As I See It
For a few minutes I allowed my mind to slip back to a quieter time in those days of yesteryear. Remember the ‘50s? What a great time to grow up. All those memories flood my thoughts and make me smile. Follow me down yesterday’s path and recall your own cherished memories of a time that was — but can never be again.
Our best companion was our dog — Spot, Rover, Poochie, or whatever name you chose for your mutt. We all had a dog, but no one I knew had a purebred dog. Ours were mixed, the kind everyone called Heinz Variety. But we loved them just the same and didn’t care if they were the scruffiest in the neighborhood. There was one so scruffy that Scruff was his name!
Remember how we all looked forward to Daddy’s payday – the day we got our allowance? We’d get in line with our siblings, holding out our grubby little hands for that quarter that made us feel rich. After all, it had started out as a dime, so this was pure and simply independent wealth! It was ours to do with as we pleased. Oh, yeah, we were happy kids.
Remember when your mother wore sheer stockings with a garter belt? That were oh, so elegantly packaged in a slender, square box with each pair wrapped in tissue paper. I couldn’t wait to be old enough to wear them with a lacy garter belt that made me feel so grown up.
When Daddy’s car needed gas, a serviceman came out and pumped the gas, cleaned the windshield, checked the oil and then gave our mothers trading stamps to put in her book for free merchandise. No one in our neighborhood went out to dinner that often, but when we did, the family went to the local diner where no one had to get out of the car. Curb service was standard at the drive-in restaurants. You were served by a pretty girl carhop who would zip up to your car on roller skates, and place a tray for your order on your side window, which had to be rolled down manually.
Mother collected glasses and dishes from cereal and laundry detergent boxes and often had complete sets. She even got many of her dishtowels from those boxes. One could almost outfit a kitchen with these necessary items — and all for free!
Do you recall the mimeograph machine? It was the forerunner of today’s technology of scanners and printers. My mother was a teacher in a small school and we would often help her run off mimeograph papers for the next day’s class. It was a smelly process with that duplication fluid and that gooey jelly platform that somehow made it all work.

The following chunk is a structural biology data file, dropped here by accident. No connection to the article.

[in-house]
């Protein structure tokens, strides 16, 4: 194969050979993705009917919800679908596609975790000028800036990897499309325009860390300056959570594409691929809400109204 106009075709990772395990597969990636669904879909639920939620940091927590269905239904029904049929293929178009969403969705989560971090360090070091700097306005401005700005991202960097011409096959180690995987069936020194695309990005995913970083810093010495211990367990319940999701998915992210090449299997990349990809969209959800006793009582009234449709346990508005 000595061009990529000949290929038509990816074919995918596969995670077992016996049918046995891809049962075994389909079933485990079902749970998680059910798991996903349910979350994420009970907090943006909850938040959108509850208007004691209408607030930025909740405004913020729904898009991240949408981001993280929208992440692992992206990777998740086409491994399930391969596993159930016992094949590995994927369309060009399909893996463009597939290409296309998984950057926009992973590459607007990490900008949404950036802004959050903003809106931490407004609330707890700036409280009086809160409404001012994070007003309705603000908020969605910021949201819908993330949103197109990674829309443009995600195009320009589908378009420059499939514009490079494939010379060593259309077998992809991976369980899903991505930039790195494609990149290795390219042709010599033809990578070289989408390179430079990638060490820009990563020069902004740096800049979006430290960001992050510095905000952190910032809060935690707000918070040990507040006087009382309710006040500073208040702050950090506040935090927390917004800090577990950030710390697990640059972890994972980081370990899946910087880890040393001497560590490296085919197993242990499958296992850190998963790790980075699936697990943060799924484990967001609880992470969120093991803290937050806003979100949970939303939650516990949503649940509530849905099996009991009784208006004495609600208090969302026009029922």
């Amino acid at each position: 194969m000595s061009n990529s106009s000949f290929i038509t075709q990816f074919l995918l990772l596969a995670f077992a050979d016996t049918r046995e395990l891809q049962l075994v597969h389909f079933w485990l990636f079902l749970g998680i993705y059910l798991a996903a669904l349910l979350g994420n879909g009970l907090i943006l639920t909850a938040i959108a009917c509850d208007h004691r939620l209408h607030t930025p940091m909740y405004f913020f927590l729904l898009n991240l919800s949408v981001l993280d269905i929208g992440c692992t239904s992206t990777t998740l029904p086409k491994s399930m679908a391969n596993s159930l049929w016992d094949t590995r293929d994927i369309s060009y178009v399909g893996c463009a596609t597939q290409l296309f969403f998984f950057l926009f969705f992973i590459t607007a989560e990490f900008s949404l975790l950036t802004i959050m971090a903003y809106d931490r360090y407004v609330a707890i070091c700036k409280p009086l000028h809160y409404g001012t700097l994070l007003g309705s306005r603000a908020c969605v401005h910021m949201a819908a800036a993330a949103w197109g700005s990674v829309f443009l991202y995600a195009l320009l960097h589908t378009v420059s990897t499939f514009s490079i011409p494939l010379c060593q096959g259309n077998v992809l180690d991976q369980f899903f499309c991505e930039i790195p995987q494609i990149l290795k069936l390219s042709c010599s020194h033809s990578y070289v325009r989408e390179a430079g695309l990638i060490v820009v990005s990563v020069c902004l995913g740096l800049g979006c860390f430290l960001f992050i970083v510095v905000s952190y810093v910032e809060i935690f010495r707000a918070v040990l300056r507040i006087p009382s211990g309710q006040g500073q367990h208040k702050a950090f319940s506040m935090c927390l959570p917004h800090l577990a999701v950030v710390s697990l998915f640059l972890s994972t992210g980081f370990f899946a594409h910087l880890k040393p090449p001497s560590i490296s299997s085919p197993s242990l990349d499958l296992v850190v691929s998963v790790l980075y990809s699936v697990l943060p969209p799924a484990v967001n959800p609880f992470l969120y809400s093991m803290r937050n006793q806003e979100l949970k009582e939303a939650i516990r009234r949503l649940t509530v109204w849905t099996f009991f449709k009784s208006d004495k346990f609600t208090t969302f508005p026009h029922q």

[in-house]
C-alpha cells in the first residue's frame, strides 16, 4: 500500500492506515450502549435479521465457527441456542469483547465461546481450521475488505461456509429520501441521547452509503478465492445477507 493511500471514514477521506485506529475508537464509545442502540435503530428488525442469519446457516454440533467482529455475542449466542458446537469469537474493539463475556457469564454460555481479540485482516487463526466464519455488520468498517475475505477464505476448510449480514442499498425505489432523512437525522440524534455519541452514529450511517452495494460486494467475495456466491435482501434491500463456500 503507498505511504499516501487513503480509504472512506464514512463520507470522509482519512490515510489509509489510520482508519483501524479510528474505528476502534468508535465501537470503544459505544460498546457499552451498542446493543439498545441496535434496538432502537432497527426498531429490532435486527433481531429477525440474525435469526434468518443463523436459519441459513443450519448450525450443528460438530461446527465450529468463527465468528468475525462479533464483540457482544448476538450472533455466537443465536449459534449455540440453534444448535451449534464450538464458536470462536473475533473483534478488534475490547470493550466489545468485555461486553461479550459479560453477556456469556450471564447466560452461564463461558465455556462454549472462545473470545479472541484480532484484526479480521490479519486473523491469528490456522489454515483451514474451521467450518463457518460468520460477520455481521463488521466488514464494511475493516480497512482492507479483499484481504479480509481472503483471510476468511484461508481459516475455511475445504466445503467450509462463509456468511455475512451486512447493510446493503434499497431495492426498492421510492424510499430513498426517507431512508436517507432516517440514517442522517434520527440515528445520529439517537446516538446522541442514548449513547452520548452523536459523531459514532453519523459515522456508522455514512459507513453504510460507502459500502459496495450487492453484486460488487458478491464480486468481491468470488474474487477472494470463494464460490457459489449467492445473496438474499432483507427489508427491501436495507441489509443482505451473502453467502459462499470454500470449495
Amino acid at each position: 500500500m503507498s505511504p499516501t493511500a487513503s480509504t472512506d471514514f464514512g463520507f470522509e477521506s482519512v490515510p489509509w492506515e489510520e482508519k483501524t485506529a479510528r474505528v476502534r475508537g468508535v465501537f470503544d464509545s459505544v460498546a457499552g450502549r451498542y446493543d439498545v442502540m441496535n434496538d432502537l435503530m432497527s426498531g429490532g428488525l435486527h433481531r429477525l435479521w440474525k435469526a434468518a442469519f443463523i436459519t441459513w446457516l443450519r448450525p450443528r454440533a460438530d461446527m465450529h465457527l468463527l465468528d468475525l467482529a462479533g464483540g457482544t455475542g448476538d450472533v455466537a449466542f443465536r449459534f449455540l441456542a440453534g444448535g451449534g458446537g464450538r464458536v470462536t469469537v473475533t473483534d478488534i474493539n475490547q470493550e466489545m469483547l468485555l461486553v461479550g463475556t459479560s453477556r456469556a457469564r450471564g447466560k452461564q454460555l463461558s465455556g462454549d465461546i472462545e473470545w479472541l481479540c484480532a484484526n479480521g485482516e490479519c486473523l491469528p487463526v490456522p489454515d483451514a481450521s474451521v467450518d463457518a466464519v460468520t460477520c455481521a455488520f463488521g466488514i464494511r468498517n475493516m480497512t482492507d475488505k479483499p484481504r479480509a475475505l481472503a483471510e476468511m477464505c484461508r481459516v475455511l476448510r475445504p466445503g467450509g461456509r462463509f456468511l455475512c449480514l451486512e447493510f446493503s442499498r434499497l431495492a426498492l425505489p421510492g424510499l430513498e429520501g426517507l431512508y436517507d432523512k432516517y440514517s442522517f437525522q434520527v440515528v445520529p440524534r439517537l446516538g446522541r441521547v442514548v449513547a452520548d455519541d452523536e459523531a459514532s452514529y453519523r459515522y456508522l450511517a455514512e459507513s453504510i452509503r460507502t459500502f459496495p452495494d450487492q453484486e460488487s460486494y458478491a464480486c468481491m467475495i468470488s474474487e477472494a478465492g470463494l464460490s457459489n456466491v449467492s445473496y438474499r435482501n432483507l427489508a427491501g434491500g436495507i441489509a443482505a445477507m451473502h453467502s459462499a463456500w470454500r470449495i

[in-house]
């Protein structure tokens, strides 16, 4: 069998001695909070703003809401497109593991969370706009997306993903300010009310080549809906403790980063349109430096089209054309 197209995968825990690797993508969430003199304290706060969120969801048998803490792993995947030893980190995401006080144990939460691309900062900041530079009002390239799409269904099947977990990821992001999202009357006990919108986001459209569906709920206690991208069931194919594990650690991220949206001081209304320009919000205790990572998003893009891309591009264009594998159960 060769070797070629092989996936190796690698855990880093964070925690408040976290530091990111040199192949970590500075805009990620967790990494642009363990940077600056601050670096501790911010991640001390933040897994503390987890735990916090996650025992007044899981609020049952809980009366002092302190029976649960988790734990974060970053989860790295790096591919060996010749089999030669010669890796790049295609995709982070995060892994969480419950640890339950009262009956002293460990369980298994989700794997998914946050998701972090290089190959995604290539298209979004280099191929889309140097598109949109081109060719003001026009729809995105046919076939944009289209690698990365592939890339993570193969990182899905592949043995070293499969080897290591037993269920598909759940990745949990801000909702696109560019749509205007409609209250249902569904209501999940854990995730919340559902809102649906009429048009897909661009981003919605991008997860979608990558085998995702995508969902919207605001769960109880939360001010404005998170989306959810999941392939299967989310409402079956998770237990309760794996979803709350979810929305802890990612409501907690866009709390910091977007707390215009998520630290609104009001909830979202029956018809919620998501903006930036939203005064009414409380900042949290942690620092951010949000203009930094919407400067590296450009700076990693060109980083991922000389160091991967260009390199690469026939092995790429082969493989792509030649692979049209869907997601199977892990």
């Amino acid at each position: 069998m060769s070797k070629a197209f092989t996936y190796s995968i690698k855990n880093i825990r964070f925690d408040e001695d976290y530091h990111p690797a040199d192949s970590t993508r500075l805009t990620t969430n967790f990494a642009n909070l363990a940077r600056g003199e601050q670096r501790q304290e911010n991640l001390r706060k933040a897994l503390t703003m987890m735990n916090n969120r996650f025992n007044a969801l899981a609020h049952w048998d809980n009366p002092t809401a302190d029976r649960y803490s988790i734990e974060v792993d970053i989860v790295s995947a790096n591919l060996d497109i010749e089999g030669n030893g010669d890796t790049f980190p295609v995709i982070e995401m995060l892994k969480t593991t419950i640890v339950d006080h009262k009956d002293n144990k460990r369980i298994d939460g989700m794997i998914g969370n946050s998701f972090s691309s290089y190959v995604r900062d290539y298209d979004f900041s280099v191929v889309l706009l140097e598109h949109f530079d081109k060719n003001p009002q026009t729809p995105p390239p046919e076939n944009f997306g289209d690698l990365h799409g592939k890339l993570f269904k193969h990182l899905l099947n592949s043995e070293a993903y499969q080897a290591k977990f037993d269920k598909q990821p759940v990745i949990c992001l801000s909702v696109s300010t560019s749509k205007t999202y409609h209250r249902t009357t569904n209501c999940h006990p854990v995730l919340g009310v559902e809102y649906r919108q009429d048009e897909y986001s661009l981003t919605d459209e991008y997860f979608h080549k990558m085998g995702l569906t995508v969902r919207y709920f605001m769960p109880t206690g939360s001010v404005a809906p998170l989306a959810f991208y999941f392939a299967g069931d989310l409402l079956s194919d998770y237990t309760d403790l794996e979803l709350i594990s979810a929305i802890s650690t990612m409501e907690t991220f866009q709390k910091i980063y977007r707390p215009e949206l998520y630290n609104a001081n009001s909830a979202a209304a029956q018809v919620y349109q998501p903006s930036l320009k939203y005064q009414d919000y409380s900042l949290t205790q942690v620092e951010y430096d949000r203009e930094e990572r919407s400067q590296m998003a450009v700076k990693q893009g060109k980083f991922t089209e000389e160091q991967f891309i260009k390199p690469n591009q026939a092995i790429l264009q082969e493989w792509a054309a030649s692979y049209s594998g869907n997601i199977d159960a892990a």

Purple ink would get on your fingers and was difficult to remove. And forget ever getting it out if you got it on your clothing — which would earn you a scolding from your mother.
Every teenager’s favorite car was a ‘57 Chevy or a Mercury — preferably pale blue — and referred to as a Merc. One was proud to cruise the neighborhood in one of those babies!
And just think of this fact — no one ever lost their keys because they were always in the car ignition. The car doors were never locked, nor were our house doors. This was a quiet, gentler time when everyone knew everyone’s neighbor and all looked out for each other — and for each other’s children. It truly did “take a village.” I wonder when it all changed?
We savored a pretty day with puffy cotton ball clouds. You and your best friend or sibling would stretch out on a grassy knoll, or onto the sweet-smelling green grass in your yard. Amid yellow buttercups and wild violets peppering the yard, we’d stare up at the sky and all those wonderful clouds that sparked the imagination. Seconds later, one of you would say, “That cloud looks like a….”
Games were very imaginative and when you got up a team for baseball, there were no adults to interfere in the process. Kids knew the rules and played by them. Many a game decision was made by saying, “Eenie, meenie, miney, moe….”
Oh, the games we would invent. Remember when you and your friends would spin around until you were so dizzy that you got nauseated and had to stop or you fell down, sprawling on the ground, laughing your head off? Happy giggles resounded round the yard from the rest of the kids. And after you caught your breath and the dizziness faded — you’d get up and do it again!
One of my favorite things was flitting around at dusk catching fireflies. A jar full of lightning bugs could light up the container like a fairy wand had waved its magic over it.
Progress is inevitable and mostly a good thing, but don’t you just wish you could magically slip back in time and savor those wonderful days again? And wouldn’t it be great if you could take one of today’s youngsters with you – just so they could see what it was like when you grew up? The charm of the era will forever remain in the happy spots of our heart.